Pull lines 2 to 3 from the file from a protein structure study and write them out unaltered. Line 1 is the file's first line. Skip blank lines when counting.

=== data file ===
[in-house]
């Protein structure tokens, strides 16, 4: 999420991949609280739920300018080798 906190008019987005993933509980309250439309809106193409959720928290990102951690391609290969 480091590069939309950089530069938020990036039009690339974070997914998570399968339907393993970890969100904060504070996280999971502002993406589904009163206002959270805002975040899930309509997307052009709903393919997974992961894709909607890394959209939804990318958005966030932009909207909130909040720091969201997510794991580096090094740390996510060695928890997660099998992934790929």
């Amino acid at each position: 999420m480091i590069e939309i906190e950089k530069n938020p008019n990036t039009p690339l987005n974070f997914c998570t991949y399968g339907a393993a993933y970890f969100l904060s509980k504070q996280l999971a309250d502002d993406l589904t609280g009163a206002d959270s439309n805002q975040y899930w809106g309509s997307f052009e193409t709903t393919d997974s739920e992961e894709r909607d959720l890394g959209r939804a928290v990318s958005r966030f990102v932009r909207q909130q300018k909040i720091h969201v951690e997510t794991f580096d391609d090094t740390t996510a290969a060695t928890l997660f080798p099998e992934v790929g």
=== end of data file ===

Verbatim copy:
């Protein structure tokens, strides 16, 4: 999420991949609280739920300018080798 906190008019987005993933509980309250439309809106193409959720928290990102951690391609290969 480091590069939309950089530069938020990036039009690339974070997914998570399968339907393993970890969100904060504070996280999971502002993406589904009163206002959270805002975040899930309509997307052009709903393919997974992961894709909607890394959209939804990318958005966030932009909207909130909040720091969201997510794991580096090094740390996510060695928890997660099998992934790929």
């Amino acid at each position: 999420m480091i590069e939309i906190e950089k530069n938020p008019n990036t039009p690339l987005n974070f997914c998570t991949y399968g339907a393993a993933y970890f969100l904060s509980k504070q996280l999971a309250d502002d993406l589904t609280g009163a206002d959270s439309n805002q975040y899930w809106g309509s997307f052009e193409t709903t393919d997974s739920e992961e894709r909607d959720l890394g959209r939804a928290v990318s958005r966030f990102v932009r909207q909130q300018k909040i720091h969201v951690e997510t794991f580096d391609d090094t740390t996510a290969a060695t928890l997660f080798p099998e992934v790929g």